I’m a big advocate of clearly defined goals and goal achievement. To my surprise, I think I may have been misplacing some of the emphasis. It’s not always about the goal. It might be about the practice.

The Power of Hypocrisy

In a recent new book, psychologists argue that cognitive consistency is a basic principle of how we function. We seek to resolve any form of dissonance. Until we do, we feel the tension of hypocrisy. Is this hypocrisy an evolved strategy that fosters self-regulation?

No Magic When It Comes to Weight Control

“Illuminating the Obesity Epidemic With Mathematics” is the title of a new paper by Dr. Carson Chow. A recent New York Times article captures Chow’s conclusions succinctly, “There’s no magic bullet on this.” So, what does it take?
Can You Make Yourself Smarter? Only if You Try

Can You Make Yourself Smarter? Only if You Try

An article in the New York Times summarizes some compelling evidence that we can improve short-term memory that in turn improves fluid intelligence. Yet, as the author writes, “. . . cognitive exercises may prove to be up against something even more resistant to training than fluid intelligence: human nature.”
Self-Control Is More Than Strength and Brute Resistance

Self-Control Is More Than Strength and Brute Resistance

So often, self-control is portrayed along only one dimension—willpower strength. Willpower may be like a muscle, but self-control involves skill too. Here's a new book that speaks to our weakness of will.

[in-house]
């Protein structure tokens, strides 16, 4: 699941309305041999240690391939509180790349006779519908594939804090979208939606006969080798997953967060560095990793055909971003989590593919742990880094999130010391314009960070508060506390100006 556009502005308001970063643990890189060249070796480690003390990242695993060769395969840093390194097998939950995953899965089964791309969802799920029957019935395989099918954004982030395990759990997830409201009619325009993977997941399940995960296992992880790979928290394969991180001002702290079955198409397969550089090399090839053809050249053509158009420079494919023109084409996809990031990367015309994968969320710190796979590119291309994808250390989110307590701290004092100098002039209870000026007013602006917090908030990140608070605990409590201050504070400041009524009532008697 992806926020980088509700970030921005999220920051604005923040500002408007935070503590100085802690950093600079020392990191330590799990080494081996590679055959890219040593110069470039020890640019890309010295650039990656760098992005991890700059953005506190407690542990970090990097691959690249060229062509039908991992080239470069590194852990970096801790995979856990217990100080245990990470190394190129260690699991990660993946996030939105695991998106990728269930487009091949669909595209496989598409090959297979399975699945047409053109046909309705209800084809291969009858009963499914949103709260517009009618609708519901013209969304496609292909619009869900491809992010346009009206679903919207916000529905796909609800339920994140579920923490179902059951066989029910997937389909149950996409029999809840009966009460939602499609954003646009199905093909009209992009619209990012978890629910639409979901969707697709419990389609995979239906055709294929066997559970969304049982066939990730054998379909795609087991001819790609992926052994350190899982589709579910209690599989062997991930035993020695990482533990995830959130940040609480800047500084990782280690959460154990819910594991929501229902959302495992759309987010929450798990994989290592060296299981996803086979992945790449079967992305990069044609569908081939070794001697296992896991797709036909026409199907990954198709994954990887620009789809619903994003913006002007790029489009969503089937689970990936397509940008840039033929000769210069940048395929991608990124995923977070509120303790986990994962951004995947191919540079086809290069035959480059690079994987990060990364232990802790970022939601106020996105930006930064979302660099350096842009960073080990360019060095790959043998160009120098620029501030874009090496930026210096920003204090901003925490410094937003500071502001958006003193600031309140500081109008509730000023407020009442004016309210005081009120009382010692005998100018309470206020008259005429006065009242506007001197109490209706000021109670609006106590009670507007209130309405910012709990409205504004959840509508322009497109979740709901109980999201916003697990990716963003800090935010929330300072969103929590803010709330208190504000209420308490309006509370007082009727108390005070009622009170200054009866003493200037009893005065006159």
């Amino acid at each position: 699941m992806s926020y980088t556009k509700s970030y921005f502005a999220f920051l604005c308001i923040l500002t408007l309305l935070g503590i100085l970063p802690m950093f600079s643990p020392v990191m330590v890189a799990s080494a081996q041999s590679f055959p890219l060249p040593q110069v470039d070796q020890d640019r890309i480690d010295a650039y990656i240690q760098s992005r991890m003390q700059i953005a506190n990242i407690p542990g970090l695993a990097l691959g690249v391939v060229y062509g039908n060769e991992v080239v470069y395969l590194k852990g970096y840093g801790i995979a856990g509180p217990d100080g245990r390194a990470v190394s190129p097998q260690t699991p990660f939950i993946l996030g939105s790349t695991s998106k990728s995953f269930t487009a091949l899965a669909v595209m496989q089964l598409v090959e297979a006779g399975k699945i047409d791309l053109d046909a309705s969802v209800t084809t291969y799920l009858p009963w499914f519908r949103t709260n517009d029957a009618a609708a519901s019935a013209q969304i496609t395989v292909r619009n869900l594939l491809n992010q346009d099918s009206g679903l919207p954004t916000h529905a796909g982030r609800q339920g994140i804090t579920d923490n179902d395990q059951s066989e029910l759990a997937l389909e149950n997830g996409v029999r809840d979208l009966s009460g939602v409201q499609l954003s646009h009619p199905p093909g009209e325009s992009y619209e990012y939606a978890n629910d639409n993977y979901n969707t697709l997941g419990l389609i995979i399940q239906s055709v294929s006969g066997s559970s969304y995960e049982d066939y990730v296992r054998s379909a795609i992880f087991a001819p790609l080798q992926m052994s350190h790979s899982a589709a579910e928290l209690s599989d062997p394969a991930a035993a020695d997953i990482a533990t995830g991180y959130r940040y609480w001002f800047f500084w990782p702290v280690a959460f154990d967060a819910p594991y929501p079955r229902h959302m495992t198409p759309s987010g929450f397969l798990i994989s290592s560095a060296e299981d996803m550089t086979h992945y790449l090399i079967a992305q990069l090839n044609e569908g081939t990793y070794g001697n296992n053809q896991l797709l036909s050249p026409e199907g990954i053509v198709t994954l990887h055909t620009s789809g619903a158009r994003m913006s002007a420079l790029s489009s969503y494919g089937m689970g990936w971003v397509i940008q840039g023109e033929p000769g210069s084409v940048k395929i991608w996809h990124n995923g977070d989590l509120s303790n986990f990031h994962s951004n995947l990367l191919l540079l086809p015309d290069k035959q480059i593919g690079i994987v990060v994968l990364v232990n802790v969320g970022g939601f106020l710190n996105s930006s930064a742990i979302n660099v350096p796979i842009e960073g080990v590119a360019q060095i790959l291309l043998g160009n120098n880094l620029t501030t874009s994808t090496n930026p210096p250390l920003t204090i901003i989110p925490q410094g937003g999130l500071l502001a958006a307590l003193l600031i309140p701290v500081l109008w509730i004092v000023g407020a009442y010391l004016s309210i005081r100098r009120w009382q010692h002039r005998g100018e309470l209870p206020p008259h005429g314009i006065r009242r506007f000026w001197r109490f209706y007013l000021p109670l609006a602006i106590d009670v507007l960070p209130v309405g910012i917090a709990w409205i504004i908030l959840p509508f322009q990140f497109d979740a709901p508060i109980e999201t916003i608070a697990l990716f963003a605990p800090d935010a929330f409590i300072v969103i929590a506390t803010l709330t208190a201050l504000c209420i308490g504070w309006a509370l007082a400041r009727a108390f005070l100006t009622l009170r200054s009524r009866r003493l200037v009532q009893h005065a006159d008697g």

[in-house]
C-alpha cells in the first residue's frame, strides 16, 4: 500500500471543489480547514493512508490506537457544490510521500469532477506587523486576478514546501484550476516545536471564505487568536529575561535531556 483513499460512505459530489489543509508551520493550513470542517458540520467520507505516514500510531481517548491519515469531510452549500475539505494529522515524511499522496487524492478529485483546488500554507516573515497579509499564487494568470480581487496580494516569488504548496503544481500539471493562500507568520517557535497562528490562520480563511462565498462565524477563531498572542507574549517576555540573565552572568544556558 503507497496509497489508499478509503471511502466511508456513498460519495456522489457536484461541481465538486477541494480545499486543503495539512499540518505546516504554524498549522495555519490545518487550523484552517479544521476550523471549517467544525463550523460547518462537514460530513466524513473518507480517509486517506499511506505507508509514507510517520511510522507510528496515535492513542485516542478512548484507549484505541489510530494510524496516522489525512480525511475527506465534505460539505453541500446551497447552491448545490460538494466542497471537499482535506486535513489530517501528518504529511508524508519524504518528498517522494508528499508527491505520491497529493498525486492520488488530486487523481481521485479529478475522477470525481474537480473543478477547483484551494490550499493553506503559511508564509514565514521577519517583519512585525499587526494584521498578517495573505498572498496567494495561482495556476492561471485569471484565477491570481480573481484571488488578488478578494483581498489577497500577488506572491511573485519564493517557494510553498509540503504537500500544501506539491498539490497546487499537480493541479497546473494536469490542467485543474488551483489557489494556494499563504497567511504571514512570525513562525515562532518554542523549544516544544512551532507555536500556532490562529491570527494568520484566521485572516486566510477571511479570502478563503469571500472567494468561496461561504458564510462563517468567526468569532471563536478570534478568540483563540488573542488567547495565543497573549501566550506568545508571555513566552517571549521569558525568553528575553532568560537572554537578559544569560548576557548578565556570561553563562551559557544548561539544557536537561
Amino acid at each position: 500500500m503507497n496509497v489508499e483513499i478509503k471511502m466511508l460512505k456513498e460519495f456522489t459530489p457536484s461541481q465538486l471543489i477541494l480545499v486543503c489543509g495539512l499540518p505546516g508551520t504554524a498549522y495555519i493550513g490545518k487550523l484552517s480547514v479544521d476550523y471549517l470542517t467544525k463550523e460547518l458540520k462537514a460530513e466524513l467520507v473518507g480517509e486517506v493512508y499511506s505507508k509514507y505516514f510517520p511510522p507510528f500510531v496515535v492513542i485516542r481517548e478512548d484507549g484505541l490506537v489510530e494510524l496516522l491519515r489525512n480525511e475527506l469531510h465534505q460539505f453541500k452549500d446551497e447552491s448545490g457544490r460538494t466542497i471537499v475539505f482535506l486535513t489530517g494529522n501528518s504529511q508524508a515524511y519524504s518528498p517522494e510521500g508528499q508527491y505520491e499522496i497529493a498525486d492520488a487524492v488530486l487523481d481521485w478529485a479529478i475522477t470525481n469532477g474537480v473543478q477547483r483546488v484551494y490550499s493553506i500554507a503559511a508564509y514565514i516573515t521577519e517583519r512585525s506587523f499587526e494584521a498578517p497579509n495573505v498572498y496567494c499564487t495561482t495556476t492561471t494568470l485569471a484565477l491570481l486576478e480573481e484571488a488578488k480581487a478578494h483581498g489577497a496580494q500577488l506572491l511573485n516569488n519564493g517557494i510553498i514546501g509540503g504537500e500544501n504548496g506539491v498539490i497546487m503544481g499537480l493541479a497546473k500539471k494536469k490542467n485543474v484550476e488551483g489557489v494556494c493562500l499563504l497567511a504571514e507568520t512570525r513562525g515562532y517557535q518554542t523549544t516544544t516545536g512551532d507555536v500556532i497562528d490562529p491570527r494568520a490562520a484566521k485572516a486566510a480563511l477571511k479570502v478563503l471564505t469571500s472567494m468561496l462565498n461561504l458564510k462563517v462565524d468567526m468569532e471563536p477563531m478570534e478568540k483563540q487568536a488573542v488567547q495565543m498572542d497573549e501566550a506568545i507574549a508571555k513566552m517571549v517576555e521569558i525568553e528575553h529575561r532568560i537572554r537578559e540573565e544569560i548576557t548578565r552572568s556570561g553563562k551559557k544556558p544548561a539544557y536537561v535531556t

Is the Word "Just" an Injustice to Self-Regulation?

Some advice from a reader: “be very wary of the word 'just' ... normally it conceals a lot of difficulty.” If this is true, why do I always say, “just get started?”
The Power of Habit

The Power of Habit

It’s typical to speak about procrastination as a habit. There are self-help books with this title in fact. Here are some key ideas from Charles Duhigg that I want to echo when we think about habits.

I Don't Feel Like It, And That's OK

Some tasks take much more time and energy than we ever expect. A break, some task delay, and dare I say it—even some old-fashioned procrastination—may be the best thing to do.

I'll Feel More Like It Tomorrow

"Tomorrow - A mystical land where 98 percent of all human productivity, motivation and achievement is stored." (Unknown) Ah, tomorrow, what promise it holds . . . at least that's what we want to believe.

Due Tomorrow. Do Tomorrow.

The problem for some of us is that these mean the same thing. Why do I think I'll feel more like doing it tomorrow? Why do I procrastinate?